Gwabbit 1.0 for BlackBerry
Good news for BlackBerry business users who are pinching pennies: a free version of the Gwabbit contact manager for BlackBerry is expected to surface in the BlackBerry App World--and only in the App World--on Tuesday, December 8. The current version of Gwabbit for BlackBerry costs $9.99 for a yearlong subscription.
Gwabbit (formerly Technicopia) came out with Gwabbit the BlackBerry app back in May 2009, as the mobile version of its Outlook e-mail add-on. Gwabbit scans incoming e-mail for a signature block. If it finds one, the software compares the contents to your address book contacts. If there's no previous match, or if it looks like there's been a change, Gwabbit will prompt you to add or update the contact.
We were impressed with the convenience Gwabbit gives business users who build up their contact lists from their smartphones. Moreover, we noted how effectively and quickly Gwabbit processed the e-mails, but only so long as the sender's contact details are conveniently organized in the signature block. Gwabbit lacks the sensitivity to pull possibly relevant details from elsewhere in the e-mail.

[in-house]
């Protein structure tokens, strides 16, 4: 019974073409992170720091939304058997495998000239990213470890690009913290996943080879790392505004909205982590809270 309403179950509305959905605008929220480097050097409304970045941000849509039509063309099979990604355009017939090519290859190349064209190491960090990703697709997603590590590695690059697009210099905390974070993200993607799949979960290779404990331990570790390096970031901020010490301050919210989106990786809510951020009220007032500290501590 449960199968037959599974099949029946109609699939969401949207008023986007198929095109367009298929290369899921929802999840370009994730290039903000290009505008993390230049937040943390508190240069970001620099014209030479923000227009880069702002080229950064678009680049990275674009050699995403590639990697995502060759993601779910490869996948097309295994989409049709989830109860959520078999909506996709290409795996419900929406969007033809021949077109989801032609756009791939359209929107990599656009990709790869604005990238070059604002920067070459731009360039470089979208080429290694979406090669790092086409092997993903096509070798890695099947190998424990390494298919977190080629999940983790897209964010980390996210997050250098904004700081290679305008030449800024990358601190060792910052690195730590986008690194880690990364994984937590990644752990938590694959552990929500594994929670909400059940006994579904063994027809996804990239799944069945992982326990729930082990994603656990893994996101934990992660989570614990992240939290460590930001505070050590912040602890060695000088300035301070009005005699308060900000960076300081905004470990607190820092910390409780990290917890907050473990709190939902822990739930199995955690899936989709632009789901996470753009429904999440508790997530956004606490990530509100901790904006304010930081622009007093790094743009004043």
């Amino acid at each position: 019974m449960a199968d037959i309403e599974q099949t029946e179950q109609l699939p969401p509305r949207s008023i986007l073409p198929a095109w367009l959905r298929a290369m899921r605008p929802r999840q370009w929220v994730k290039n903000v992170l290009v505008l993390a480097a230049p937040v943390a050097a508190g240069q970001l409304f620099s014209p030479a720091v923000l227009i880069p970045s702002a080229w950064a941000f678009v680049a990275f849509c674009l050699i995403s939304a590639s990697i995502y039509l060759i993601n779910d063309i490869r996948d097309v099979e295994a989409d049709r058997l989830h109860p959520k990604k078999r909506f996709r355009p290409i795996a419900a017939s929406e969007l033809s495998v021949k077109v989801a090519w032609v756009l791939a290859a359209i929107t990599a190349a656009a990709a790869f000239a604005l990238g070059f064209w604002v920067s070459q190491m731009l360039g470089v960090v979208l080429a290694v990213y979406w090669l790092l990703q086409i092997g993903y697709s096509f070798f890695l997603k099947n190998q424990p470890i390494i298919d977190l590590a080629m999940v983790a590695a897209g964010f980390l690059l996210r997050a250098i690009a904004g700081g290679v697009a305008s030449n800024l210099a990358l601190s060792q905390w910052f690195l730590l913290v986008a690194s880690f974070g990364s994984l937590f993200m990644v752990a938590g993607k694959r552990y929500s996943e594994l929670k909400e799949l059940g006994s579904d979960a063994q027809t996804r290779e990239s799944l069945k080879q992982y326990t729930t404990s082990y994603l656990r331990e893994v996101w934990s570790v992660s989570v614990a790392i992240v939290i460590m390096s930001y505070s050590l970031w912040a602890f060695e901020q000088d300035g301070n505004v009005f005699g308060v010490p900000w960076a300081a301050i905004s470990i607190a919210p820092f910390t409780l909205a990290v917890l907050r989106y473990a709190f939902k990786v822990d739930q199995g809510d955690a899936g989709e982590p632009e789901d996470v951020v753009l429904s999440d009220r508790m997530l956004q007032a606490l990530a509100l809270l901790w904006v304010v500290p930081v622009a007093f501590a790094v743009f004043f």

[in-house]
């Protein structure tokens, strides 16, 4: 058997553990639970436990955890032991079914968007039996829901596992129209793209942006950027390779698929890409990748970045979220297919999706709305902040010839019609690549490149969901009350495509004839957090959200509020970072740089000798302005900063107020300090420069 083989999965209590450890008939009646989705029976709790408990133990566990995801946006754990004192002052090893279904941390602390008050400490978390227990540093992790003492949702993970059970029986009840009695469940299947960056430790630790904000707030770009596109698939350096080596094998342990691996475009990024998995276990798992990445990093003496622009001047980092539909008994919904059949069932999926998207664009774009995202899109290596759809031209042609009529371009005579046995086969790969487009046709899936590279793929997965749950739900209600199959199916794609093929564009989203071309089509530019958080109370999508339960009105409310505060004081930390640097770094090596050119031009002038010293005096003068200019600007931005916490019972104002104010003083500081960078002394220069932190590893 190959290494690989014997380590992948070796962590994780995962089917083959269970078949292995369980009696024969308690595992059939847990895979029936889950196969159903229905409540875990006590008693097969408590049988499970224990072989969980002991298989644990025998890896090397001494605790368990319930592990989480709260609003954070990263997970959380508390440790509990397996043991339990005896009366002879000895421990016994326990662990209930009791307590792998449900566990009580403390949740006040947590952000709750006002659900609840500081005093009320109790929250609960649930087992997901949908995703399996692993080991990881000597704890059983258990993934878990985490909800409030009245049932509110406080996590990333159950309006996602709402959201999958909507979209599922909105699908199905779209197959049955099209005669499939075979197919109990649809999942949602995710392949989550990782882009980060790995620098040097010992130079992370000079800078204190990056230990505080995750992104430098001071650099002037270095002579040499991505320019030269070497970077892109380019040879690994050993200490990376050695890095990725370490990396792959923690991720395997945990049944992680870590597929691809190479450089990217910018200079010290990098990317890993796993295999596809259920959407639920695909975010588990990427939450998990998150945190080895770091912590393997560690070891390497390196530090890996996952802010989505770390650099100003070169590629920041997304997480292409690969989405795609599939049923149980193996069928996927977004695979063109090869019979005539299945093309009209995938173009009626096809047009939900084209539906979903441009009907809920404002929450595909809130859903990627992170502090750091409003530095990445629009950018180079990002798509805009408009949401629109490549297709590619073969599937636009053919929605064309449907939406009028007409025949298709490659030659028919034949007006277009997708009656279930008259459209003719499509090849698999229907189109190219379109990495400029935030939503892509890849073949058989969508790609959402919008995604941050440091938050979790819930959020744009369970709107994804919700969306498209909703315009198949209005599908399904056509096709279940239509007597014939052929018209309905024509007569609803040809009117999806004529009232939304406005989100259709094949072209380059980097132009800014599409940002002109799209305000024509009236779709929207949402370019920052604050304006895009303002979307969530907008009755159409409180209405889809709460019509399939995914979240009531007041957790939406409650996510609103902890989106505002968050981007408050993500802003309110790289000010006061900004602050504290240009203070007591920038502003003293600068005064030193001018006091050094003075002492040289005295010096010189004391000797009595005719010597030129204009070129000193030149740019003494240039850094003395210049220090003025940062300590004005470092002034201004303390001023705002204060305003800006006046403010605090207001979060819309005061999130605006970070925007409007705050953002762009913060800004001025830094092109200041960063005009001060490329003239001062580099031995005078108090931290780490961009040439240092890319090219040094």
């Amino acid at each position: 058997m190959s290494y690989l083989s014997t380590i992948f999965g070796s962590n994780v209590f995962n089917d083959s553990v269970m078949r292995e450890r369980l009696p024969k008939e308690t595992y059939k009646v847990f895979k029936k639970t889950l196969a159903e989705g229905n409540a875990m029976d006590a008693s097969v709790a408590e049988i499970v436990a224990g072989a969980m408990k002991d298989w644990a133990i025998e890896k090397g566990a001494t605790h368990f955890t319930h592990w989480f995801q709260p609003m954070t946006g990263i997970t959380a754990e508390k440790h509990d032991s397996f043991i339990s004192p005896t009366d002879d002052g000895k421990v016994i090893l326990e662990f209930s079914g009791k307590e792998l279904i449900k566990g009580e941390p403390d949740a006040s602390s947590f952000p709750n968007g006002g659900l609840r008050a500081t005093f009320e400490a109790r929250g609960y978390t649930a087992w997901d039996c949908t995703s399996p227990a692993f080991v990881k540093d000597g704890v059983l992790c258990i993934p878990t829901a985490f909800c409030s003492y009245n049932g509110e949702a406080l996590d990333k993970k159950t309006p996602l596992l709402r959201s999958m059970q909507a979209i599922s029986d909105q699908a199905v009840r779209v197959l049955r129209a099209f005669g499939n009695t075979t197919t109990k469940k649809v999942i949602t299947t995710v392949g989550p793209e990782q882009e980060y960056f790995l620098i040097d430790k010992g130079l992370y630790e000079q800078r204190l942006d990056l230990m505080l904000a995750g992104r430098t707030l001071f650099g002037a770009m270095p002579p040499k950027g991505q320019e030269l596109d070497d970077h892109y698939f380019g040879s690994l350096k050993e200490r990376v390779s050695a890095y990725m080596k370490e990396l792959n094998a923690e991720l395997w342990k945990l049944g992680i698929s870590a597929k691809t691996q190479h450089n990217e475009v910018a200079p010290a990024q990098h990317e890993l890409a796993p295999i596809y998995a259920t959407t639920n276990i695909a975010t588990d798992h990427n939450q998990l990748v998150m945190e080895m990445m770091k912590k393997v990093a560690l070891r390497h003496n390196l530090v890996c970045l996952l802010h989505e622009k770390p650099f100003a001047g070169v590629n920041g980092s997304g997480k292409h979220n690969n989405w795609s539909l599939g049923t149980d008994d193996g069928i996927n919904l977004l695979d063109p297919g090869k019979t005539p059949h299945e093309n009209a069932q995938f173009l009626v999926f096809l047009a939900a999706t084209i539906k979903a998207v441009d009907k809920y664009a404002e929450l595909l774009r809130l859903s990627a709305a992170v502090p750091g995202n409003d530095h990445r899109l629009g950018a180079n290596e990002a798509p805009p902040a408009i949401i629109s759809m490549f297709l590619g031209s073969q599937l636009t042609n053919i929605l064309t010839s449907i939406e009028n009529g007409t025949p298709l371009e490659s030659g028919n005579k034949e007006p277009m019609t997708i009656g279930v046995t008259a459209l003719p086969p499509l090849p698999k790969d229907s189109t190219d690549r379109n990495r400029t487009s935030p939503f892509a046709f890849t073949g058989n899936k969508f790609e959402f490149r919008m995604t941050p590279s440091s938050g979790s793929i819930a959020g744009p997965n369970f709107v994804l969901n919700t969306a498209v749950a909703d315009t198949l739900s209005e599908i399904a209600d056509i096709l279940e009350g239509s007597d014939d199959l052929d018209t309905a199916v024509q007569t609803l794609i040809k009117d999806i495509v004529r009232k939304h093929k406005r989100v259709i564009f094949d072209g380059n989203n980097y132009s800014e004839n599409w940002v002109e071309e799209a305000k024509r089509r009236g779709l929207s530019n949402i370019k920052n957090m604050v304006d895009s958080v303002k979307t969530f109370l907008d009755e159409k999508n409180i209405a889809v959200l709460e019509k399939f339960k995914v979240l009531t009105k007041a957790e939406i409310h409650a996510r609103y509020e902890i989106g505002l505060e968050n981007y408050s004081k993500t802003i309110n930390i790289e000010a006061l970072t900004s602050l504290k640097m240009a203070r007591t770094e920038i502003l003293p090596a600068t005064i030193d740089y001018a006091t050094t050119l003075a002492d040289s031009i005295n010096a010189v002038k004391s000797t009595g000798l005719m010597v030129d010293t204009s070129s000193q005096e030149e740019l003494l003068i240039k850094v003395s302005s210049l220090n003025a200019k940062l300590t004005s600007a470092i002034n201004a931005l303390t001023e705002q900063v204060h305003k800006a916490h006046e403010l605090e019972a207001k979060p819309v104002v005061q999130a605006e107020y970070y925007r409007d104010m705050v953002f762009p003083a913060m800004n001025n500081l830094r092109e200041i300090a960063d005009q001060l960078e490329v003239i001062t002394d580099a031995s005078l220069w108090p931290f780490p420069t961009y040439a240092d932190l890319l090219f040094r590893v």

How could Gwabbit's publisher give away its $10-a-year product for free? By turning its users into viral marketers. Each time a user of the free product ingests new contact information, Gwabbit will e-mail an alert to let the contact know they've been added.
While the publishers spin Gwabbit's e-mail alerts as a benefit to those being added, it's more likely that contacts may view the notification spam as an annoyance, making you--or the new service--rather unpopular. But if you're saving $10 a year, you may not really care.
The timing is key for Gwabbit for BlackBerry, the release of which will come ahead of sometimes-competitor Xobni's forthcoming BlackBerry beta app. Unlike Gwabbit, which gathers phone numbers, titles, and other identifying details of a contact, Xobni takes the approach of creating a dynamic, searchable list of anyone who's ever sent you an e-mail, or even been cited in one. It doesn't, however, automatically add the dossier to your BlackBerry address book. Xobni wants to reinterpret the need for one.
The freebie model also gives Gwabbit a leg up on Copy2Contact (formerly Anagram), a more direct rival that also links to your calendar and can pull information from text messages and search results.
According to Todd Miller, Gwabbit's CEO, Gwabbit will make its next mobile home on Android smartphones.